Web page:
Values system historically at heart of union movement

Published in the Courier Mail on 10 November 2005

In the midst of the raging debate about the industrial relations legislation, finally something has given us some light relief.

I have watched with great interest, and more than a little amusement, the response to comments made by the head of the new Fair Pay Commission, Professor Ian Harper. Many of them are, (unwittingly I suspect), laced with a refreshing irony. With so much of the IR debate a little “same old, same old” it’s been a nice change.

In the past week, Harper has been open about the fact he has a personal Christian faith, and has commented that it will guide his decisions. That has been enough to set off the nervous whispers about religion in the corridors of power and the accusations that the Prime Minister is being influenced by fundamentalism.

The responses by the secretary of the Australian Workers Union Queensland, Bill Ludwig, have been interesting. Ludwig attacked Harper’s comments, declaring them as an extraordinary development in 120 years of industrial relations.

That’s an interesting perspective. Men of Harper’s persuasion founded the trade union movement precisely because they were guided by their personal Christian faith. It was the Church that initially acted to end the unfair exploitation of workers. Therefore, all Harper’s comments have really done is return us to the roots of unionism. There doesn’t seem anything extraordinary about that.

Ludwig also expressed that Harper should “take into account the view of different gods worshipped in different sections of the community”. Is Ludwig proposing that Harper should, for example, include multiple spousal benefits for those faiths that allow polygamy?

Or perhaps he is suggesting we take into account a Hindu world view and implement a caste system into the new industrial relations salary structure? I can imagine spirited discussions about what professions would be relegated as “Untouchables”. (Personally, I have my money on bank managers or real estate agents.)

What I do find particularly puzzling is the notion that Ludwig seems to be advancing, which is that it’s unacceptable for your value system to influence your working life. Let’s examine that a little more, shall we?

Within the course of a working day, each of us has to make many decisions. While some decisions are straightforward and organisationally defined, many of these decisions have an element of ethical ambiguity. The decision you make, and the reason you make it, reflects none other than your value system, which comes from your world view.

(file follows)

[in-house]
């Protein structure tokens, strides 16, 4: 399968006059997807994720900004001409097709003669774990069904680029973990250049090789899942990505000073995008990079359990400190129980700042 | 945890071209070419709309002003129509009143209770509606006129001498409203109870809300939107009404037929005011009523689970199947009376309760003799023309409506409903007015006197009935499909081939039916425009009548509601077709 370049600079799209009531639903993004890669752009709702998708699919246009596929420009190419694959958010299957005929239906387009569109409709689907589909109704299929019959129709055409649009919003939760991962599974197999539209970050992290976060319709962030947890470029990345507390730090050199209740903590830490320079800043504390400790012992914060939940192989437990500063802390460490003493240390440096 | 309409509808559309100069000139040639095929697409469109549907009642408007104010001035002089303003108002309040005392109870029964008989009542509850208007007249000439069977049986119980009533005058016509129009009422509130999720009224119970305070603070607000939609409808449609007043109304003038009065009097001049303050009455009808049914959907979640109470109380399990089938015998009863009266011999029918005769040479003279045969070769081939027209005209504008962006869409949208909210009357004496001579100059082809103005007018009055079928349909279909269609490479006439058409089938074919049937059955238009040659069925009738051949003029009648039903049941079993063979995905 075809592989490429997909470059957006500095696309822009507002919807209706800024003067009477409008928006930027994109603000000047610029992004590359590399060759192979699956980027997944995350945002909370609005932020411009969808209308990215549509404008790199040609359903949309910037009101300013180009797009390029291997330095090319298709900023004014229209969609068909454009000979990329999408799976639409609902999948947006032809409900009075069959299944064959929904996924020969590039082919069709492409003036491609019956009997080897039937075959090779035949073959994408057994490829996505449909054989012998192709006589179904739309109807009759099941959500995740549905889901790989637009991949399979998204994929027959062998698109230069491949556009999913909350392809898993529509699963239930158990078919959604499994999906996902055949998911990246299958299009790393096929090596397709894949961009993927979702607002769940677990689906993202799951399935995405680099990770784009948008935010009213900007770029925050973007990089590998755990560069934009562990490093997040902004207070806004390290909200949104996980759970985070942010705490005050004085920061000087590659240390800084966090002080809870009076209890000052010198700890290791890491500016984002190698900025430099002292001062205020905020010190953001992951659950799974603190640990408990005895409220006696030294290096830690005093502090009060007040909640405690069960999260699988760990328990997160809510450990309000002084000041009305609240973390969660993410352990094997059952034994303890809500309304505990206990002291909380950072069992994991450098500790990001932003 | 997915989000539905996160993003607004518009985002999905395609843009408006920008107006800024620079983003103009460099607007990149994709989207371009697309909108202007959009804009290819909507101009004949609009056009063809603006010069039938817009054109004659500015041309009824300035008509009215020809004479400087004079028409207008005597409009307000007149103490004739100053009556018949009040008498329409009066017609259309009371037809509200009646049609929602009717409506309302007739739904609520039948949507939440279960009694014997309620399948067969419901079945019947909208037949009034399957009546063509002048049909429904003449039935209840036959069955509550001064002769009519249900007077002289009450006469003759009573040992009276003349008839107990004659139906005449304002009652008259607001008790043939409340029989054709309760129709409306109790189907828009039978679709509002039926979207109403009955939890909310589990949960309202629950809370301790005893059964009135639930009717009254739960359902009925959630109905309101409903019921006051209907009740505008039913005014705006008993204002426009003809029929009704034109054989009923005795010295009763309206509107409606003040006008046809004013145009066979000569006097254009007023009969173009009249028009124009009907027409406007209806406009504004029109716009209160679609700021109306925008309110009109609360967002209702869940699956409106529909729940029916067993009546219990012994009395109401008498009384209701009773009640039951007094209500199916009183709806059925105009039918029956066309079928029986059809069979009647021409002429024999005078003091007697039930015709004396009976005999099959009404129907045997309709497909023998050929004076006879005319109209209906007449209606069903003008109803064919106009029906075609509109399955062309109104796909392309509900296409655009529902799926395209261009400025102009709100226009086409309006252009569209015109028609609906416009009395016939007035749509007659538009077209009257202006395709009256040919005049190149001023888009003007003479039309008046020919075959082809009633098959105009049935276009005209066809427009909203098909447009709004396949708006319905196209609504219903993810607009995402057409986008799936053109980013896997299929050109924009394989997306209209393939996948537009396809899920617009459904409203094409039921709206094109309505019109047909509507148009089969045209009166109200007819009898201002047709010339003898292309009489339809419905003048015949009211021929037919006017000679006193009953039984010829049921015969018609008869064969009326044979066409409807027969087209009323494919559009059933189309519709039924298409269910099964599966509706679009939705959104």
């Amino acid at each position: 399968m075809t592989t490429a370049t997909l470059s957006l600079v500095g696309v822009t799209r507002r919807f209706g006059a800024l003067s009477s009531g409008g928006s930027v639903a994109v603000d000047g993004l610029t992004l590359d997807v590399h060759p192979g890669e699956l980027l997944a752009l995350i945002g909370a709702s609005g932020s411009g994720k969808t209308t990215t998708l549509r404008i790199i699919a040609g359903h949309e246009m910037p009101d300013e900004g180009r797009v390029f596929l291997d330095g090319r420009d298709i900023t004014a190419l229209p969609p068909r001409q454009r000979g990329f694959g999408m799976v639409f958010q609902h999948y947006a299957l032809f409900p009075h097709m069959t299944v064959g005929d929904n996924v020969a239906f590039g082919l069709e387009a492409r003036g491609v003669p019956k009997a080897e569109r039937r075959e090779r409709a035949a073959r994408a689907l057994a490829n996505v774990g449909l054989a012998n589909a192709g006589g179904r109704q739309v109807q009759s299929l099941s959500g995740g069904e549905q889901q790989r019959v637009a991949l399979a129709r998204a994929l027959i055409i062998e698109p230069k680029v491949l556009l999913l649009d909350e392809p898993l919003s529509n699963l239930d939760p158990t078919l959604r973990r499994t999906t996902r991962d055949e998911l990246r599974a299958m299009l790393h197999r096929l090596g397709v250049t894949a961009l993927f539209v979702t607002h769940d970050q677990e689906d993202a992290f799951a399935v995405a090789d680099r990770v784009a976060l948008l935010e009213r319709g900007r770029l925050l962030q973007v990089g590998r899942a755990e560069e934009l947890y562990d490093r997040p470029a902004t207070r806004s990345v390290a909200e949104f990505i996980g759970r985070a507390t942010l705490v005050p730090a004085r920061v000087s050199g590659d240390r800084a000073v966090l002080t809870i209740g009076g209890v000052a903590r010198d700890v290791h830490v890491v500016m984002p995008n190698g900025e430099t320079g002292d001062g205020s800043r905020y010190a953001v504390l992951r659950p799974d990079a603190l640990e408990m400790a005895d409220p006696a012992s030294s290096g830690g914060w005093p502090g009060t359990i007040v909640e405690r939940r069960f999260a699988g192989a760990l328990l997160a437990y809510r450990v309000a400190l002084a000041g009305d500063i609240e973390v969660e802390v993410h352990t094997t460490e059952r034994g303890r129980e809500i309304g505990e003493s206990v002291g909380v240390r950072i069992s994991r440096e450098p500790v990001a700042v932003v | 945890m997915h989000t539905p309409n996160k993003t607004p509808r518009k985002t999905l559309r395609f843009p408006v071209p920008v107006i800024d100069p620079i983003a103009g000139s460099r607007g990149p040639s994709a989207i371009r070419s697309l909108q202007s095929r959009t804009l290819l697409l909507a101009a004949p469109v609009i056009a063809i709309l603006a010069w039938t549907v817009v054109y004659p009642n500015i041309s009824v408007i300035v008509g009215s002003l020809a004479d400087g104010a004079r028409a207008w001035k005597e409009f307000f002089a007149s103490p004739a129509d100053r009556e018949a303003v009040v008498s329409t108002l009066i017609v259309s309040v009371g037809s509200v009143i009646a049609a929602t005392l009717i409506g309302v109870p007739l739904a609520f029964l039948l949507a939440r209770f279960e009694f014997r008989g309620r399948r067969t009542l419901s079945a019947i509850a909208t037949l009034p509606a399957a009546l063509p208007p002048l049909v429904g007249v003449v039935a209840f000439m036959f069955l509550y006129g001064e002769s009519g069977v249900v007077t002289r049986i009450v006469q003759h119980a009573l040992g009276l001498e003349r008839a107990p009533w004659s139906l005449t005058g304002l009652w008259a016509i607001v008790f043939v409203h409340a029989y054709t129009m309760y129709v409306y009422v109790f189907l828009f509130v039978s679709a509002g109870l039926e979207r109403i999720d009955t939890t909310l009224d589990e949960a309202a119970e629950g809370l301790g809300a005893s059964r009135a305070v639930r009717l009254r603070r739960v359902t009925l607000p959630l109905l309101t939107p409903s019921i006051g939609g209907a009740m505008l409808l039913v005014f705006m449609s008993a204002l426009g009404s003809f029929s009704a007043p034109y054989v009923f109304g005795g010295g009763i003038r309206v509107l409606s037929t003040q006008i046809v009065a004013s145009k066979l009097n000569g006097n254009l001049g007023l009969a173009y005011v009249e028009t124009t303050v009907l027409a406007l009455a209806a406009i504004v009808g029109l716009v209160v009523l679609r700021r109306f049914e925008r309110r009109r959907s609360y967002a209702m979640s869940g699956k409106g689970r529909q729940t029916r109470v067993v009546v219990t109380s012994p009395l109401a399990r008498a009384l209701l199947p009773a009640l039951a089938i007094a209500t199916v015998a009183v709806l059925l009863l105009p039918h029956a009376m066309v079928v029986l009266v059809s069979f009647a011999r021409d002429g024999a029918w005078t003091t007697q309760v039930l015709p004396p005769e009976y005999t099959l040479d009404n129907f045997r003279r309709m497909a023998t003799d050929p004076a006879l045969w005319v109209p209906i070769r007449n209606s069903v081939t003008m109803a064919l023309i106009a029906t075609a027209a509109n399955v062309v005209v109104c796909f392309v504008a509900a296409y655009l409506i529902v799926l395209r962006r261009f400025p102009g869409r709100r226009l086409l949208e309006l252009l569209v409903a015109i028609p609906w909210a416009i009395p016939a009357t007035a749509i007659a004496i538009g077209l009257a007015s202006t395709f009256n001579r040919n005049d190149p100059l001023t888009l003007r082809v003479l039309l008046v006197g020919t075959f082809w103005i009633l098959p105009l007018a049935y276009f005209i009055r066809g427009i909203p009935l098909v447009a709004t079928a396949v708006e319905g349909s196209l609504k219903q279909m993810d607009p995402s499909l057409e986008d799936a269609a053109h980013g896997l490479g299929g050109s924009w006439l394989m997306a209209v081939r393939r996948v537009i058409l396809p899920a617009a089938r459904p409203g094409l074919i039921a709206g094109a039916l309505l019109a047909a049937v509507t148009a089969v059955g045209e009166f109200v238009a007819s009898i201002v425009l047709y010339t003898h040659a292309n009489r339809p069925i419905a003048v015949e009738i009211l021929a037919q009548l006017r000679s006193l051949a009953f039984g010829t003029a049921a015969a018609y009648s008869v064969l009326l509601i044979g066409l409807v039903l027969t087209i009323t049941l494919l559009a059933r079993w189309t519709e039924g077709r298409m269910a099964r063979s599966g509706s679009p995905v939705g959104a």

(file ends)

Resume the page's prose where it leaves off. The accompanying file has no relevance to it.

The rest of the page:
We neither work in a moral vacuum nor make decisions in one. The idea that we do is illogical.
Carly Fiorina, who was the chairwoman and CEO of Hewlett Packard, said in an interview: “I think leadership takes what I call a strong internal compass. And I use the term compass because what does a compass do? When the winds are howling, and the storms are raging, and the sky is cloudy so you have nothing to navigate by, a compass tells you where true north is. And I think when a person is in a difficult situation, a lonely situation, you have to rely on that compass.”

Every one of us has an internal compass. It is the world view through which we understand and make sense of concepts such as right and wrong, the dignity of humanity, justice and accountability.

While we live in an egalitarian, secular society, we are free to live out our value system if it isn’t inconsistent with society’s laws. For many people, like Harper, that world view is a Christian one.

In a society that prides itself on its tolerance, it seems curious that this would be disparaged.
In fact, the Judeo-Christian world view contains such foundational and positive core values as protection for the poor, justice, equality and inherent human worth. These values have built a strong Australia, and are at the heart of the union movement.

I suspect that Ludwig’s assertion, that we must leave our value system at home, doesn’t reflect wider community principles. If it does, it’s this line of thought, rather than Harper’s comments, that suddenly ushers in a whole new age in industrial relations.

After all, this would mean having to sacrifice the great Australian right to complain when our Mars bar “disappears” from the staff fridge — and that’s a right none of us wants to lose.